Nicaraguan police have detained at least five opposition leaders, including a presidential hopeful, deepening a sweeping crackdown of political and business figures opposed to President Daniel Ortega ahead of November elections.
Scores of prominent Nicaraguans, including six who planned to challenge Ortega’s bid for a fourth consecutive term in office, have been arrested in recent weeks. Many have fled abroad.
On Monday, police detained farmworker leaders Medardo Mairena, who planned a presidential bid, Pedro Mena, and Freddy Navas, accusing them of murdering and kidnapping police officers and civilians, armed robbery, and extortion, among other crimes, the police said in a statement on Tuesday.
Police also arrested student leaders Lesther Aleman and Max Jerez over accusations of armed robbery, kidnapping, rape and other crimes.
The police said all the crimes were committed during a wave of anti-government protests in 2018. The protests faced harsh reprisals from Nicaraguan security officials and some 320 people died in the violence, according to rights groups.
Mairena was previously sentenced for his participation in the 2018 protests to 216 years in prison, charged with terrorism, murder and organized crime. Then, under an amnesty law, he was released in mid-2019 after nearly a year in detention and had the charges dropped.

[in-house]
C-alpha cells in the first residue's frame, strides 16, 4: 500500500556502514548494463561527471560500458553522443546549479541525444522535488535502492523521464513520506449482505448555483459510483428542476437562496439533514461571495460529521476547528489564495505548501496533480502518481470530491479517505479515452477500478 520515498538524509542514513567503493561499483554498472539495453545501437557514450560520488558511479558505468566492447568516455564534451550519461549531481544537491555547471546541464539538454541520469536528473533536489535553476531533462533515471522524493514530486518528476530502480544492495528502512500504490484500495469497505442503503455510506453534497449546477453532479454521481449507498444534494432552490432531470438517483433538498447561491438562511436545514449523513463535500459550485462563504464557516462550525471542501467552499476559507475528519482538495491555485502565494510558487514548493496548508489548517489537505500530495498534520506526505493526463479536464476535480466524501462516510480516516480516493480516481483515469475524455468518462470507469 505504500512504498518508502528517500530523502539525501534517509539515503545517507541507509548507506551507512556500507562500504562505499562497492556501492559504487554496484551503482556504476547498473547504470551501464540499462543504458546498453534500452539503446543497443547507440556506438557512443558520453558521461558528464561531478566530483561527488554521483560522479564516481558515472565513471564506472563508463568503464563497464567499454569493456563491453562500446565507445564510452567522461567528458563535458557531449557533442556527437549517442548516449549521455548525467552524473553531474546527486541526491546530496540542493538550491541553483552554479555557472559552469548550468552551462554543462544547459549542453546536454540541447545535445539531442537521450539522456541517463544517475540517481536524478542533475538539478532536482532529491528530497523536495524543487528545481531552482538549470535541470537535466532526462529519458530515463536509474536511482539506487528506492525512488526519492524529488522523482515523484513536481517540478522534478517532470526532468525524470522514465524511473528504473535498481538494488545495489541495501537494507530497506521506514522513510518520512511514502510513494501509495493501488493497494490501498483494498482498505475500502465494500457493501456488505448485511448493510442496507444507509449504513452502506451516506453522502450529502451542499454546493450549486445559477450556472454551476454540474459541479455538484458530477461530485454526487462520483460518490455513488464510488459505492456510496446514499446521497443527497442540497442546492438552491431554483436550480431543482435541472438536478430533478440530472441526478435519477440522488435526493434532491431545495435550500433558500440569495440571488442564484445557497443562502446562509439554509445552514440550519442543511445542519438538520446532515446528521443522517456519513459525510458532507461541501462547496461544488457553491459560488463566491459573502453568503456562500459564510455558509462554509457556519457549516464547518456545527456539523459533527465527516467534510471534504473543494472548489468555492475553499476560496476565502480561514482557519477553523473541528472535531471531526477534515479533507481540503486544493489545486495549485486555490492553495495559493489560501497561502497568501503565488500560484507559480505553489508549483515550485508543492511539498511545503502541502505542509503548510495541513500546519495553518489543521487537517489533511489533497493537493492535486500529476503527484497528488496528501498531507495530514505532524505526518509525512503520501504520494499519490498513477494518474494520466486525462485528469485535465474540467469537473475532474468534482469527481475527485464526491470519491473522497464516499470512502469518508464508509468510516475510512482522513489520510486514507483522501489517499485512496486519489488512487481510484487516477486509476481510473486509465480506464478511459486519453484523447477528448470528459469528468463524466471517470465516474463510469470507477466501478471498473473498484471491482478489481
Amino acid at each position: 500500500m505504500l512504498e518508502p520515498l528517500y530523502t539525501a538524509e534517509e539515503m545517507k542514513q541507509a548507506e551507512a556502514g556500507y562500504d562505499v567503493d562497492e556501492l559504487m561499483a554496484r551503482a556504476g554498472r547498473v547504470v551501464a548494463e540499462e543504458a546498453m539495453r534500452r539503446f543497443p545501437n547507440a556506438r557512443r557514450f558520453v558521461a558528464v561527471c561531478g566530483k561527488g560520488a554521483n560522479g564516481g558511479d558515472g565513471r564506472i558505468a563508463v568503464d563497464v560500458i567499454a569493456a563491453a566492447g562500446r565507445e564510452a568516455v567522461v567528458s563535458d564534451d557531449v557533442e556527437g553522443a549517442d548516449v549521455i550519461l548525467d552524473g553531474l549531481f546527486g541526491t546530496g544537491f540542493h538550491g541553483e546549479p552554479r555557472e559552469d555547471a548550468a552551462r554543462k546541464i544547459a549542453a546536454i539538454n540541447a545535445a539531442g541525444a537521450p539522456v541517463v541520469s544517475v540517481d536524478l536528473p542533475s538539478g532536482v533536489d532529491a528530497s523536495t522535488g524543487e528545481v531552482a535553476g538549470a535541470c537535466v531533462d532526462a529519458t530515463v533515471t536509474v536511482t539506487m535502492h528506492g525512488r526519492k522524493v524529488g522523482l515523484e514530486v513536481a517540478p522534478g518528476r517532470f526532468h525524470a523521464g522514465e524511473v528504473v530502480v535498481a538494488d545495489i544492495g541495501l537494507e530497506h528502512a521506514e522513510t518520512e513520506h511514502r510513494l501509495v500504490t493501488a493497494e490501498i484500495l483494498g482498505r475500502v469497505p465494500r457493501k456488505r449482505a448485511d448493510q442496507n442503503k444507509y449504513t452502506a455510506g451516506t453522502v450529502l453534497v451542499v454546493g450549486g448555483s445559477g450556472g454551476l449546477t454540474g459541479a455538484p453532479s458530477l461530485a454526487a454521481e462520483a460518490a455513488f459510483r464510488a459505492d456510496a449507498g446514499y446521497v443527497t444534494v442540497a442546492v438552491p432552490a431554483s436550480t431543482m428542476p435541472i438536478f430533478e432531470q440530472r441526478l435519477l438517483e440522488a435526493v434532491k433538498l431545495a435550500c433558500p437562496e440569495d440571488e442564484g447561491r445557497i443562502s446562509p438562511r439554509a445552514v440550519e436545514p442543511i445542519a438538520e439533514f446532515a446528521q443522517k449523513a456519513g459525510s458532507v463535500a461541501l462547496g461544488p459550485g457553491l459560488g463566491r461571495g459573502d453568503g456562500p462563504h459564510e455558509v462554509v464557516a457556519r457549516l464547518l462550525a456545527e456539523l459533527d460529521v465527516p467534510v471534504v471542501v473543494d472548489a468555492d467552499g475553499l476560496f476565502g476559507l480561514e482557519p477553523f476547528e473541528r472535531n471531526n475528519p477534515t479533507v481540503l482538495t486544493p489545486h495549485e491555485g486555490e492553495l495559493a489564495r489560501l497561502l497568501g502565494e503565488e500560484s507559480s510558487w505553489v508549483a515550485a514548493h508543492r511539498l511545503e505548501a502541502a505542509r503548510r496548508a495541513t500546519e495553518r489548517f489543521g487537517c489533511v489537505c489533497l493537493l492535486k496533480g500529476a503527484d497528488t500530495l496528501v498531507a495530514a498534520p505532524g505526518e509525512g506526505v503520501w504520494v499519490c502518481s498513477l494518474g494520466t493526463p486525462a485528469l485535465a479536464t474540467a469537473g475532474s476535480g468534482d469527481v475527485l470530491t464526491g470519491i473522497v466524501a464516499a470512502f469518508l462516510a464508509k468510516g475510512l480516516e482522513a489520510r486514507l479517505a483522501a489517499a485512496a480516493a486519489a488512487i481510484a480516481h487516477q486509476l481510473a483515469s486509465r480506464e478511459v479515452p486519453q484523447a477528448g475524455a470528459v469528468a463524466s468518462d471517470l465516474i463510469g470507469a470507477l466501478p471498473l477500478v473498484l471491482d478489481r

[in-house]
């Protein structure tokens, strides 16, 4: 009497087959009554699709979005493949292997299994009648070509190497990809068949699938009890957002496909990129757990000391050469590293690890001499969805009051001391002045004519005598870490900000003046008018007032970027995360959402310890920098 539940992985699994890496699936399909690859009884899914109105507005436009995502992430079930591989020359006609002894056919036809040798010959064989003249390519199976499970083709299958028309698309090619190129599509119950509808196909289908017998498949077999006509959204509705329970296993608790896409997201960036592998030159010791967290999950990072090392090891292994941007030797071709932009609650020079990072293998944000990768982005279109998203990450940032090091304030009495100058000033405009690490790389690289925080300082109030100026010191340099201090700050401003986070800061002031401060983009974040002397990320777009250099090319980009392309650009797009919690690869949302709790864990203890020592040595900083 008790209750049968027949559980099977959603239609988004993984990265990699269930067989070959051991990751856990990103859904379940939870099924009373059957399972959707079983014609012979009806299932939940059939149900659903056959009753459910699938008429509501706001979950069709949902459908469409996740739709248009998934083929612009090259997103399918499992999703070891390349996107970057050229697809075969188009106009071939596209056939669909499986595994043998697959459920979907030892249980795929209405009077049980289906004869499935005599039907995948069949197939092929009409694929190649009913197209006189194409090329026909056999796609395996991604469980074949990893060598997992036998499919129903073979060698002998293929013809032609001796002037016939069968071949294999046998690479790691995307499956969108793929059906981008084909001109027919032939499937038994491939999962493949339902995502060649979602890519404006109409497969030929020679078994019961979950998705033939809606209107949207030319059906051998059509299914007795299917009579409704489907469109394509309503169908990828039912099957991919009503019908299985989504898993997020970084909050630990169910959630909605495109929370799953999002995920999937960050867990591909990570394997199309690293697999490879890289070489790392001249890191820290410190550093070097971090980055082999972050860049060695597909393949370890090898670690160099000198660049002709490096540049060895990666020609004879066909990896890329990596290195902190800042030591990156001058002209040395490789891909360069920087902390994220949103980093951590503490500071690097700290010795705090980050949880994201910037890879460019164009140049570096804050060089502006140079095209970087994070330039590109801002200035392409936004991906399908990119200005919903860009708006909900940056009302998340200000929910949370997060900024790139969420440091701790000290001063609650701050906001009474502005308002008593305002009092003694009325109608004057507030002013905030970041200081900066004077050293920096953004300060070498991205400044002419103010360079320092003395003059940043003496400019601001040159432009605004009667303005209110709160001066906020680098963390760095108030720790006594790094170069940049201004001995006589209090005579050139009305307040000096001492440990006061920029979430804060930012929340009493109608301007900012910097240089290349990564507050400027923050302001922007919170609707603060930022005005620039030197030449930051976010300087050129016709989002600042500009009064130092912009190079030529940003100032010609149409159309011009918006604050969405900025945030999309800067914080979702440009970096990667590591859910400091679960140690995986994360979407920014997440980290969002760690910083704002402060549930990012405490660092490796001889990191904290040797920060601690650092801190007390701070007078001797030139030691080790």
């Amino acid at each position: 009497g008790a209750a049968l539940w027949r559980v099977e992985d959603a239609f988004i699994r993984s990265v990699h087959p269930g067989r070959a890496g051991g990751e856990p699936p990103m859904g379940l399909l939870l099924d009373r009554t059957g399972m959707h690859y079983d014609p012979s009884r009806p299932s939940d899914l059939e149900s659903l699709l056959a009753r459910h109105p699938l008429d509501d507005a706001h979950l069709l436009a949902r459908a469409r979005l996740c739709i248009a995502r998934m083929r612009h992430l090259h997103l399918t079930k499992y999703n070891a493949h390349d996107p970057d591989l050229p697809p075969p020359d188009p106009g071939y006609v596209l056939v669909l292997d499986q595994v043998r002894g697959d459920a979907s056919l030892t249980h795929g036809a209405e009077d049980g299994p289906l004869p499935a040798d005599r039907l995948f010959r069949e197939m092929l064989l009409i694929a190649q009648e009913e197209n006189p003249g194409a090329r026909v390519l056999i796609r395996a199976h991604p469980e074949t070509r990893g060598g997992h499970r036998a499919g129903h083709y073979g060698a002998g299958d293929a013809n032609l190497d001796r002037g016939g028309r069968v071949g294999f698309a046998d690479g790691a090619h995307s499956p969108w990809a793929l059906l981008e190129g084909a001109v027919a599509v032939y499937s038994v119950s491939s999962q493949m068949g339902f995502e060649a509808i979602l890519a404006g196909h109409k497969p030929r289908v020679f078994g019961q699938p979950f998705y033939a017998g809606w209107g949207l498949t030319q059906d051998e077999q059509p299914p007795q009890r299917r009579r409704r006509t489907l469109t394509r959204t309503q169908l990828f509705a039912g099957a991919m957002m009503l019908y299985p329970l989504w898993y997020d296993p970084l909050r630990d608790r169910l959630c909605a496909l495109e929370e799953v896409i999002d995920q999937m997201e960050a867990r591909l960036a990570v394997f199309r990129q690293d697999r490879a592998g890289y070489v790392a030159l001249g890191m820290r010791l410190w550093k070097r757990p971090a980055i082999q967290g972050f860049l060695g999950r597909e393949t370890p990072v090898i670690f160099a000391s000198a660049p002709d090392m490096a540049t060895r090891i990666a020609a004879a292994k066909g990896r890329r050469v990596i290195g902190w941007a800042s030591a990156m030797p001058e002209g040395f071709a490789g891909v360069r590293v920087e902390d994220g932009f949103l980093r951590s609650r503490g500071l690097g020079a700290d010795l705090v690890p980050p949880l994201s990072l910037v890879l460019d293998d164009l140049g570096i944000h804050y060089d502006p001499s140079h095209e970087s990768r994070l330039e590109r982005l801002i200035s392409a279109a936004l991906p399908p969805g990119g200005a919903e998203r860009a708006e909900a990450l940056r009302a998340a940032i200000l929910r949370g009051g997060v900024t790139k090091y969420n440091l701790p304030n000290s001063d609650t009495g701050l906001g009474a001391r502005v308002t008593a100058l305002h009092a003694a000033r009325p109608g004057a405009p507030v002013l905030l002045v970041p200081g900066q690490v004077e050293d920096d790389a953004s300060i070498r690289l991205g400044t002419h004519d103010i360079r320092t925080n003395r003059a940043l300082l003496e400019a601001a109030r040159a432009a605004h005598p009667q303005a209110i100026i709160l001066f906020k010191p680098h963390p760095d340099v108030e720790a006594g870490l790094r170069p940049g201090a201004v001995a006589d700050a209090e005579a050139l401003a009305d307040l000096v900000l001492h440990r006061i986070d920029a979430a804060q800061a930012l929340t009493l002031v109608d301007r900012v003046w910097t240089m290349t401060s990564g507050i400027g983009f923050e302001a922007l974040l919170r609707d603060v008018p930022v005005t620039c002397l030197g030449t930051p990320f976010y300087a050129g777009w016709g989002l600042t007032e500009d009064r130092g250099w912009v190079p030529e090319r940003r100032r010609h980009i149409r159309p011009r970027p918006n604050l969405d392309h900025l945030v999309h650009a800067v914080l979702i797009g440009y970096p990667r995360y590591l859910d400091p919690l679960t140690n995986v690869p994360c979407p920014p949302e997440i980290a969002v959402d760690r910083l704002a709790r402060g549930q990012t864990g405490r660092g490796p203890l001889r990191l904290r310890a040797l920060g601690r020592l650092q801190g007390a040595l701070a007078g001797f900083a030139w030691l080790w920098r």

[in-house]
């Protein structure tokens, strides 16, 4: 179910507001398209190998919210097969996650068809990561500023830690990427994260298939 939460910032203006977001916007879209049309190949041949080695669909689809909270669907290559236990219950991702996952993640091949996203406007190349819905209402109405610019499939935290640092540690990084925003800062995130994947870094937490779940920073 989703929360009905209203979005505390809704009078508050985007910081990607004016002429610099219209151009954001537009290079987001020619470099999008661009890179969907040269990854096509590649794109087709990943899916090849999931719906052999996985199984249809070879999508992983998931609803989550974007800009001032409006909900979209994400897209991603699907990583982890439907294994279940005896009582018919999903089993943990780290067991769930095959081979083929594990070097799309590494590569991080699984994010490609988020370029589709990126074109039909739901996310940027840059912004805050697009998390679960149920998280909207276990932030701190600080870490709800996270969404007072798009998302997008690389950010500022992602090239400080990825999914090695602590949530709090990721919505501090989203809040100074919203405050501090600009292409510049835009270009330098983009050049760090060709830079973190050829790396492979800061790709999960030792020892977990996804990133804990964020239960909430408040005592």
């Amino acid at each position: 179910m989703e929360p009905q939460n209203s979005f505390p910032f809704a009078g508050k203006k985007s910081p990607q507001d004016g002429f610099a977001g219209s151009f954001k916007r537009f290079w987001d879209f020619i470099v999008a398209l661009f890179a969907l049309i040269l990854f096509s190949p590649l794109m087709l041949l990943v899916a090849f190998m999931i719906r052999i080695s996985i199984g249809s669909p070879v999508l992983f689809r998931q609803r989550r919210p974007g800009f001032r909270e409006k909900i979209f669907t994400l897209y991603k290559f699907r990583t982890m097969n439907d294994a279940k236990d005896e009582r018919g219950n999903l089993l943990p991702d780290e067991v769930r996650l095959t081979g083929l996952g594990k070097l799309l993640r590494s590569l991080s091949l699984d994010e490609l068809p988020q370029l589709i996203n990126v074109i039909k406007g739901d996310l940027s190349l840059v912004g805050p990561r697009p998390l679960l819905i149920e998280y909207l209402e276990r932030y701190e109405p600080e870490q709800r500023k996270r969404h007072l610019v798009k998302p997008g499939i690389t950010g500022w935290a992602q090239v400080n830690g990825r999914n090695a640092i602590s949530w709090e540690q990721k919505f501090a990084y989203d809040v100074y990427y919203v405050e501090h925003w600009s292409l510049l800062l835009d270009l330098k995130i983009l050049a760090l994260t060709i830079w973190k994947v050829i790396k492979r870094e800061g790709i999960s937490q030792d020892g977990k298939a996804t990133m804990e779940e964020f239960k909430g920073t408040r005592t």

“Ortega’s goal is not only to eliminate electoral competition by capturing the sixth presidential candidate, but also to head off civic resistance. He has arrested more than 20 political, civic, self-convened, student and peasant leaders,” Nicaraguan journalist Carlos Chamorro said on Twitter.
Chamorro, who fled to neighboring Costa Rica in mid-June, is the brother of detained opposition leader Cristiana Chamorro.
Ortega, a former leftist revolutionary who has ruled Nicaragua since returning to power in 2007, has justified his crackdown on opponents by saying his administration was prosecuting criminals who were plotting a coup against him.
The arrests have sparked international outrage. The U.S. State Department has called the detentions an “ongoing campaign of terror” and said the United States would use all diplomatic and economic tools at its disposal to promote fair elections. (Reporting by Diego Ore and Anthony Esposito, Editing by Rosalba O’Brien)